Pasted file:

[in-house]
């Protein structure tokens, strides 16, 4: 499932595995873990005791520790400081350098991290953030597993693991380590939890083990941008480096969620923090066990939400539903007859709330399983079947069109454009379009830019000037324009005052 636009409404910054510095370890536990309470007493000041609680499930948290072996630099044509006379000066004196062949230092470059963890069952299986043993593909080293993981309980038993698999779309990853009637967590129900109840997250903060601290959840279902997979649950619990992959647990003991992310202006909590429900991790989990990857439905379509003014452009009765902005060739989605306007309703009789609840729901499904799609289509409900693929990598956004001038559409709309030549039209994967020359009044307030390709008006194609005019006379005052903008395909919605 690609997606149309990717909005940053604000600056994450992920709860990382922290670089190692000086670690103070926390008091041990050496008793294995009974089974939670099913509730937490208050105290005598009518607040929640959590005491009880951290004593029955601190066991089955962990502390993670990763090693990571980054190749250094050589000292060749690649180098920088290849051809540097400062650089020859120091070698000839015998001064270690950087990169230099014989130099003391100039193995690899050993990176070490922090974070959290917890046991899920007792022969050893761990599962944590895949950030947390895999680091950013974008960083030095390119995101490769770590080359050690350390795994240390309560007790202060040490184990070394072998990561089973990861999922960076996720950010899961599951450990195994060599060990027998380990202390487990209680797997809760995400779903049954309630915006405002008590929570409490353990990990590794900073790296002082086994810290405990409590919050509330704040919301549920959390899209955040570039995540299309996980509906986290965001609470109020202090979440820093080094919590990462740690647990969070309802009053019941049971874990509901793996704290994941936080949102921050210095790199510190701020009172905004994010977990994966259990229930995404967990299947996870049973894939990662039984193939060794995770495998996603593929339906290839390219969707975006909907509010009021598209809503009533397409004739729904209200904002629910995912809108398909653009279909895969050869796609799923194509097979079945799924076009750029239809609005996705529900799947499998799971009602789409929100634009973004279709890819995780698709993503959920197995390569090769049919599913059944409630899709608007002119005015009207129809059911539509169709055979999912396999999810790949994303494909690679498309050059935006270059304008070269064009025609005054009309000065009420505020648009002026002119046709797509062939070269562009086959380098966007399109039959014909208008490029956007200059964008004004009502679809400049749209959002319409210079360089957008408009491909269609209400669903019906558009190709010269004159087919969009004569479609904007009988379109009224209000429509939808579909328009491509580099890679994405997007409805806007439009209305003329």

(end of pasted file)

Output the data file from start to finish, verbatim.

[in-house]
């Protein structure tokens, strides 16, 4: 499932595995873990005791520790400081350098991290953030597993693991380590939890083990941008480096969620923090066990939400539903007859709330399983079947069109454009379009830019000037324009005052 636009409404910054510095370890536990309470007493000041609680499930948290072996630099044509006379000066004196062949230092470059963890069952299986043993593909080293993981309980038993698999779309990853009637967590129900109840997250903060601290959840279902997979649950619990992959647990003991992310202006909590429900991790989990990857439905379509003014452009009765902005060739989605306007309703009789609840729901499904799609289509409900693929990598956004001038559409709309030549039209994967020359009044307030390709008006194609005019006379005052903008395909919605 690609997606149309990717909005940053604000600056994450992920709860990382922290670089190692000086670690103070926390008091041990050496008793294995009974089974939670099913509730937490208050105290005598009518607040929640959590005491009880951290004593029955601190066991089955962990502390993670990763090693990571980054190749250094050589000292060749690649180098920088290849051809540097400062650089020859120091070698000839015998001064270690950087990169230099014989130099003391100039193995690899050993990176070490922090974070959290917890046991899920007792022969050893761990599962944590895949950030947390895999680091950013974008960083030095390119995101490769770590080359050690350390795994240390309560007790202060040490184990070394072998990561089973990861999922960076996720950010899961599951450990195994060599060990027998380990202390487990209680797997809760995400779903049954309630915006405002008590929570409490353990990990590794900073790296002082086994810290405990409590919050509330704040919301549920959390899209955040570039995540299309996980509906986290965001609470109020202090979440820093080094919590990462740690647990969070309802009053019941049971874990509901793996704290994941936080949102921050210095790199510190701020009172905004994010977990994966259990229930995404967990299947996870049973894939990662039984193939060794995770495998996603593929339906290839390219969707975006909907509010009021598209809503009533397409004739729904209200904002629910995912809108398909653009279909895969050869796609799923194509097979079945799924076009750029239809609005996705529900799947499998799971009602789409929100634009973004279709890819995780698709993503959920197995390569090769049919599913059944409630899709608007002119005015009207129809059911539509169709055979999912396999999810790949994303494909690679498309050059935006270059304008070269064009025609005054009309000065009420505020648009002026002119046709797509062939070269562009086959380098966007399109039959014909208008490029956007200059964008004004009502679809400049749209959002319409210079360089957008408009491909269609209400669903019906558009190709010269004159087919969009004569479609904007009988379109009224209000429509939808579909328009491509580099890679994405997007409805806007439009209305003329």